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How to Use Podcasts in Your Classroom and Curriculum

Since Pinna has launched, some of our biggest podcast fans have been teachers and students! Over the years, we have heard from many educators how much they and their students love using podcasts in class, citing the many benefits.

Integrating podcasts into your curriculum can provide:

  • relevant and entertaining (screen-free!) content related to curricular topics
  • tools for developing literary skills related to comprehension and critical thinking
  • techniques for teaching the craft of storytelling
  • increased engagement and participation

Check out some of the suggestions below to get started using podcasts in your curricula:

  • Introduce or supplement a unit with a podcast about a relevant topic: Podcasts cover a wide variety of topics and subjects while providing an opportunity to engage kids via a new medium. They are a perfect tool to spark interest by offering students a different way to learn and interact with a topic you're teaching. Learning about Ancient Egypt? Listen to Tara Tremendous: The Egytian Curse; Learning about money or financial literacy? Listen to Emma-Made Lemonade! Want to sharpen your students’ vocabulary in a silly yet satisfying way? Learn a new word everyday with HiLL-LaRRy-uS Word of the Day! For additional ideas for how to match audio content with subjects, check out our recommendations by grade level in Additional Resources.
Two boys listening to podcasts
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  • Provide opportunities for students to explore their interests and passions: Whether during free time, center time, or independent work, students can choose and listen to podcasts based on their interests and hobbies in order to learn more about their passions. Sports fans and athletes can learn about professional athletes when they were kids with “Good Sport.” Animal enthusiasts can learn even more about animals with “Kyle’s Wild World,” and Pokemon and Minecraft fans can “fan out” with “The Totally Unauthorized Pokemon Fan Show” or “The Totally Unauthorized Minecraft Fan Show.” Have students share what they learned with a culminating project or class presentation. You can even pair up kids with the same interests, and have them listen to and discuss a podcast together.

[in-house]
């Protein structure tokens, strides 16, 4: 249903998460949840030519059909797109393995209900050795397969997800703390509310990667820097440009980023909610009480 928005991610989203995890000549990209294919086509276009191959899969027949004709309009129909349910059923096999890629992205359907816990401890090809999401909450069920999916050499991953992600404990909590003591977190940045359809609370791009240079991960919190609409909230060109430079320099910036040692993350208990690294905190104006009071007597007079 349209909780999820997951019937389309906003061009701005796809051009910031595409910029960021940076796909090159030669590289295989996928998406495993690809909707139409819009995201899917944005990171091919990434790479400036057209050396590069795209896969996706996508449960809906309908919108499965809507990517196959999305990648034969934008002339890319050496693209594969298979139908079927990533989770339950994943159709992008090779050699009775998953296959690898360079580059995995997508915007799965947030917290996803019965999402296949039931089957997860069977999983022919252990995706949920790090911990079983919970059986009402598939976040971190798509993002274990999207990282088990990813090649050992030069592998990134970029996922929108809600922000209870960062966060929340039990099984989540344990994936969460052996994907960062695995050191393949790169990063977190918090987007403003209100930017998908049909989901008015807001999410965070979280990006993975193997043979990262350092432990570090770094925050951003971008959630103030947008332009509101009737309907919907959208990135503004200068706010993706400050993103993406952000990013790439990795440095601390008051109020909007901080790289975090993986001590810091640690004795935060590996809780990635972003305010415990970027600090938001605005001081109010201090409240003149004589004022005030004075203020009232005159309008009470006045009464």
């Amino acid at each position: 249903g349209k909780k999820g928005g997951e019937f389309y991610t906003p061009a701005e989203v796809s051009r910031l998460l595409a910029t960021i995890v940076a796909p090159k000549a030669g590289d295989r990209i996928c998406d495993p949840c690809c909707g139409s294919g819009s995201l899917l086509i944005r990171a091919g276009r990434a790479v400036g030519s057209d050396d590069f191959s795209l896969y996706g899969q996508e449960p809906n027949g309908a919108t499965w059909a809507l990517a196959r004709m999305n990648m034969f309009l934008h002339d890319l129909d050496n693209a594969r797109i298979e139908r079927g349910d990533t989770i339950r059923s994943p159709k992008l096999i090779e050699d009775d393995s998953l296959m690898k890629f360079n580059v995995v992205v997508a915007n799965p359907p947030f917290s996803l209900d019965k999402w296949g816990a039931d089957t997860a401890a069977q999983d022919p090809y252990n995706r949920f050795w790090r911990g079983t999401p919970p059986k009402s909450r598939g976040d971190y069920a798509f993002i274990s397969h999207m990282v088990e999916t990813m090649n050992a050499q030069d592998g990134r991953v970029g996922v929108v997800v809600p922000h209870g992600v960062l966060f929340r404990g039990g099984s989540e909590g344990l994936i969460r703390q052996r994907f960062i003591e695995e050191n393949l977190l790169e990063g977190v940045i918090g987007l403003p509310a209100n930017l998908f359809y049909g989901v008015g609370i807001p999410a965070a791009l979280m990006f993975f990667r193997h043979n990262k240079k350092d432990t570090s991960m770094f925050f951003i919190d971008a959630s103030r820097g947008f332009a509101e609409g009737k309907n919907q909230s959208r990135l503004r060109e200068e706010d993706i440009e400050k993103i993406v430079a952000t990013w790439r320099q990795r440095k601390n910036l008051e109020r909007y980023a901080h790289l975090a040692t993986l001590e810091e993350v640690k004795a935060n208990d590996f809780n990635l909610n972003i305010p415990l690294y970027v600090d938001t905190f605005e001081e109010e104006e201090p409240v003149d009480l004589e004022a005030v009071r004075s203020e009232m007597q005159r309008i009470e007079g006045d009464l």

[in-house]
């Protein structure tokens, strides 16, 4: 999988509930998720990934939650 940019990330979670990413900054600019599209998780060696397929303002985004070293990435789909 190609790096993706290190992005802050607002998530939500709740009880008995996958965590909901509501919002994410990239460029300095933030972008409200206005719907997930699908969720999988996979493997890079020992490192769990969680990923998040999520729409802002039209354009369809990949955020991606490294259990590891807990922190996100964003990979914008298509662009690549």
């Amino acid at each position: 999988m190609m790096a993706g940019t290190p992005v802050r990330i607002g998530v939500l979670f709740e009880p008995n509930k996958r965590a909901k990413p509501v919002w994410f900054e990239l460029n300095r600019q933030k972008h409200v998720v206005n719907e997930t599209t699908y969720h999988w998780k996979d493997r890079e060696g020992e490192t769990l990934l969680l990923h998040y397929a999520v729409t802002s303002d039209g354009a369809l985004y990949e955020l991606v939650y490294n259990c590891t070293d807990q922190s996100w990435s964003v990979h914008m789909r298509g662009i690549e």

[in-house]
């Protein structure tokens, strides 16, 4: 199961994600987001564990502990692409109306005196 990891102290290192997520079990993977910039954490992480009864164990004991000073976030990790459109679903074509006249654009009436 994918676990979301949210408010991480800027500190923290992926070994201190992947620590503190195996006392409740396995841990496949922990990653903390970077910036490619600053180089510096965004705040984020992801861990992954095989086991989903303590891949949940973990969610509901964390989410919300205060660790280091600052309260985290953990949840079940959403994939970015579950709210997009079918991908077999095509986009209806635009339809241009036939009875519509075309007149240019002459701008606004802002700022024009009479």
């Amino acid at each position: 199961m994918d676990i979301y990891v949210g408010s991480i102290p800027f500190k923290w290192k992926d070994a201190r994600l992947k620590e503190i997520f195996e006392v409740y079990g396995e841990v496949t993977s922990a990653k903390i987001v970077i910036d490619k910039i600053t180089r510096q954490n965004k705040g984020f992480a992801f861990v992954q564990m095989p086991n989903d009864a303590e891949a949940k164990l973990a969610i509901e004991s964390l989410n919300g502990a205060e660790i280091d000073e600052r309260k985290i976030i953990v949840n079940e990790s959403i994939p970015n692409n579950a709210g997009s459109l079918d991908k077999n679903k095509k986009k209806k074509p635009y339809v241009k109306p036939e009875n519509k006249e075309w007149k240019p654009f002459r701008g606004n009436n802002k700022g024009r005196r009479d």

Girl listening independently
  • Start a class podcast: Instead of class newsletter, try a student-created class podcast! Students can share what they’re learning and generally describe what the class is working on. They can interview each other, share their writing and book (or podcast) reviews, and celebrate everything from classmates’ birthdays to individual or class-wide achievements. You can use the TIME for Kids Explains podcast as a model for the class podcast, or let students come up with their own format and ideas. Create the podcasts on a schedule that works for you (weekly, biweekly, monthly, once a semester), and share episodes with parents. This is a great way to build your class community and inform parents of the class going-ons, all while helping your students gain valuable skills.
boy and girl working on a project
Getty Images



Looking for more ways you can use podcasts in your teaching? Check out Pinna’s teaching resources section for curricular guides and supporting downloadable student activities.


We’re all ears!

Want to possibly get your class podcast featured on Pinna? We’d love to hear from you! Find us on all our social platforms – Facebook, Instagram, Twitter, and Pinterest – or email us at contact@pinna.fm.

Shira Ackerman

Shira Ackerman

Shira Ackerman is a seasoned educator, working in education for over 20 years. She holds a Master's degree in Education and has been a classroom teacher and a director of educational technology in a school. She thrives on curating and creating content for kids and their families that is enriching, engaging and fun, all while helping kids learn about the world, themselves and others.